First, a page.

While it’s usually pointless to do so, there is one case in which it makes perfect sense: resizing the browser window to an arbitrary size, in order to test what a website looks like. Essentially, by setting the browser window to a size such as 1024 x 768, one can have a relatively reliable idea of what the current website would look at that screen resolution. In truth, one would have to take the graphical elements of the operating system in question, but it’s usually a fine way to get an idea.
The code to do so is very simple:
Therefore, if we want to set the window to 1024 x 768 pixels, we type the following pseudo-address:
and press enter. A few things worth noting:
- Capitalization is important. It is resizeTo, with a lowercase “r” and a capital “T”
- There is no space, nor any slash, after the colon
- The width and height have to be separated with a comma, and (of course) have to be integers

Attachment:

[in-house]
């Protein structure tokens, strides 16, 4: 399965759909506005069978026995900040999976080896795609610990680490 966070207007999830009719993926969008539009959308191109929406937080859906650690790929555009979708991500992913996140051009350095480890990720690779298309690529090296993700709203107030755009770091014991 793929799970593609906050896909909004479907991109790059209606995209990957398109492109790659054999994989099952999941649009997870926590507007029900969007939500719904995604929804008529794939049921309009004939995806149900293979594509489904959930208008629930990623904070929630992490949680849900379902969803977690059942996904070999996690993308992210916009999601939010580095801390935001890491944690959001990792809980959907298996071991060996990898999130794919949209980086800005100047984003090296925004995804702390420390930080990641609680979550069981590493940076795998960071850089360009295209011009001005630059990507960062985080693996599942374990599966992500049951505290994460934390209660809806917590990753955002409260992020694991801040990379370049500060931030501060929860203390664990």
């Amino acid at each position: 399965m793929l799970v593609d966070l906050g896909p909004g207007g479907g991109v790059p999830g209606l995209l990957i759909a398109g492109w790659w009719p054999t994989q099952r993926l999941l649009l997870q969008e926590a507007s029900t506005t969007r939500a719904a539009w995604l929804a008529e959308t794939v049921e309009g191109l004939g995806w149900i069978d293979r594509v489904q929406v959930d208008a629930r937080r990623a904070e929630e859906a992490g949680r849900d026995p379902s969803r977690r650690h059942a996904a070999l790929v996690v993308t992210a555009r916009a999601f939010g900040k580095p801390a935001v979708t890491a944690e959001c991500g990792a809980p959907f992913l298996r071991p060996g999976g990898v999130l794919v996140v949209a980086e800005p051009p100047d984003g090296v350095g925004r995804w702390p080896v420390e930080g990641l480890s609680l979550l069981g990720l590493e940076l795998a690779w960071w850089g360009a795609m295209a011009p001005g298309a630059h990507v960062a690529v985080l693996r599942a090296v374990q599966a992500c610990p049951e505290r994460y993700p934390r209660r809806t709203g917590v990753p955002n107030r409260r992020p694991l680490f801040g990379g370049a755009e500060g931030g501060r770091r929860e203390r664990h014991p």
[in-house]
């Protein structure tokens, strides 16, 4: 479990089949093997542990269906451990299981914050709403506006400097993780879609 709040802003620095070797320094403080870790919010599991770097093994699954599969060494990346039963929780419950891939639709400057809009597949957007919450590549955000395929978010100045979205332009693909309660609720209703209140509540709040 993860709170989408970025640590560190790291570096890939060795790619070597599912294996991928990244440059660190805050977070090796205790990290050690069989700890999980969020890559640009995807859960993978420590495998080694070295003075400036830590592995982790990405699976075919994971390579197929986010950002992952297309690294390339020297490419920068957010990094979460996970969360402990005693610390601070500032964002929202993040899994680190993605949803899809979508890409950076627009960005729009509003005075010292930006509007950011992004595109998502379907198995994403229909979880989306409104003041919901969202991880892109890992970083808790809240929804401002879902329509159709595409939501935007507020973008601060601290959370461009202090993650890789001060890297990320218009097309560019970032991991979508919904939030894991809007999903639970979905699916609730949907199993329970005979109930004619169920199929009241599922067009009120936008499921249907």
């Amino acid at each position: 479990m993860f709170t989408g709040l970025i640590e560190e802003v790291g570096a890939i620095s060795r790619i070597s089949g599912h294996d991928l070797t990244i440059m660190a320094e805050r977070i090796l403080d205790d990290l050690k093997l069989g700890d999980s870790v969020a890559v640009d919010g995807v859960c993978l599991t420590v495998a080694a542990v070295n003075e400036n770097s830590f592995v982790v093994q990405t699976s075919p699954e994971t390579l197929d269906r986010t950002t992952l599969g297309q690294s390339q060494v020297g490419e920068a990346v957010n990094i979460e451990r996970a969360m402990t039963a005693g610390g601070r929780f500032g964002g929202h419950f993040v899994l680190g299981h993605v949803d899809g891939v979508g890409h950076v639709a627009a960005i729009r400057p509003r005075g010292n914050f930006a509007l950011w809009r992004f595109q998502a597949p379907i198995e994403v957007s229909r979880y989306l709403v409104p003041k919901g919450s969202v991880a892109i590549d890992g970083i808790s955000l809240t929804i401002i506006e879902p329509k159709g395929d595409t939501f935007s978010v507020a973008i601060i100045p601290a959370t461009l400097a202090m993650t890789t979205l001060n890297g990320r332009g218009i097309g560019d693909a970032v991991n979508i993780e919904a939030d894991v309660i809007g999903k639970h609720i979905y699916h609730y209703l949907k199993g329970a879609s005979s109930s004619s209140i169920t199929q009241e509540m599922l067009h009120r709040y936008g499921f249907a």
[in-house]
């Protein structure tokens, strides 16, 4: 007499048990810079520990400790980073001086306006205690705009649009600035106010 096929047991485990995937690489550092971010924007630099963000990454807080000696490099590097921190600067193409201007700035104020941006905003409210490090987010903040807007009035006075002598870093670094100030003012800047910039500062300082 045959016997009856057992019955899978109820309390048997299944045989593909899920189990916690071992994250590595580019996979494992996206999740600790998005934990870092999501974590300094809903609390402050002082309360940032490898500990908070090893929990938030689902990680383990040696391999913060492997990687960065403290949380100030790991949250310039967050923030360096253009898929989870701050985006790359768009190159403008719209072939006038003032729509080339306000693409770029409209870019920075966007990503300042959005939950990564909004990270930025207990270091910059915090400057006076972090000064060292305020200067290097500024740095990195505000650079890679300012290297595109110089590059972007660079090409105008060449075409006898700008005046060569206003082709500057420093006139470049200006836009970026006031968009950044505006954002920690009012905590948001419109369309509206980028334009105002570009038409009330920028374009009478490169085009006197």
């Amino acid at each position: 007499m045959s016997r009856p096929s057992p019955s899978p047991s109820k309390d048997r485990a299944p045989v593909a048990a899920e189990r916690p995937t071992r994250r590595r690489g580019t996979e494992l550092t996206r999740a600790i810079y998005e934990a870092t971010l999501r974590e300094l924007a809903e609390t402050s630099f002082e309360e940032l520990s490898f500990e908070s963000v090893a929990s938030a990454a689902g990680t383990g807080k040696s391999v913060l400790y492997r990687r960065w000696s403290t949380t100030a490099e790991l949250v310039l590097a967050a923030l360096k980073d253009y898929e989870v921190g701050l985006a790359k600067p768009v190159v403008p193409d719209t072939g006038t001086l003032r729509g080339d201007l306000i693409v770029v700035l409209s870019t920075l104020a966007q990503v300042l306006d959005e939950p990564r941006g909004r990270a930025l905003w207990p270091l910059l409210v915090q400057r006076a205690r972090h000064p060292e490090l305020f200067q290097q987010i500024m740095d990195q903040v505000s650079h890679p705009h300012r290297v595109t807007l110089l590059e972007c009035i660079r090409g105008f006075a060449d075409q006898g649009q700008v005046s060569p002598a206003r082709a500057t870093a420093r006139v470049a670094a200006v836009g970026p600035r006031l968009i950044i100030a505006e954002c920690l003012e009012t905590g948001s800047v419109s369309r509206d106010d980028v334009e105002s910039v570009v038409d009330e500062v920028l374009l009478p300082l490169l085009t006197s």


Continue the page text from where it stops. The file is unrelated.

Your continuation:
- The semicolon at the end is optional, but if you’re a programmer it will be natural to type it
- In some browsers, you can omit the “window.” part, as the current window is implied
This is all good and great, and works in most browser.
Safari, however, only allows this intermittently. Since I spent some time making tests to figure it out, here is a tip: Safari will execute resizeTo only when there is one (and only one) tab in the window.
I’m not sure whether this is caused by a specific setting on my machines, or if it’s a default, or if it can be even changed, but I can see the point in this behavior. Since some websites have the bad habit of resizing the current window to full screen (an annoying and pointless habit, if you ask me), Safari blocks the execution of such command in order not to disrupt the concurrent navigation of different websites/pages.
It’s as if it said: “if this is your own window, do what you want with it; if not, you’ll have to respect your tab brothers.”
So, if resizeTo isn’t working for you, drag that tab out of the bar so it’s instantly opened in its own window, and try again.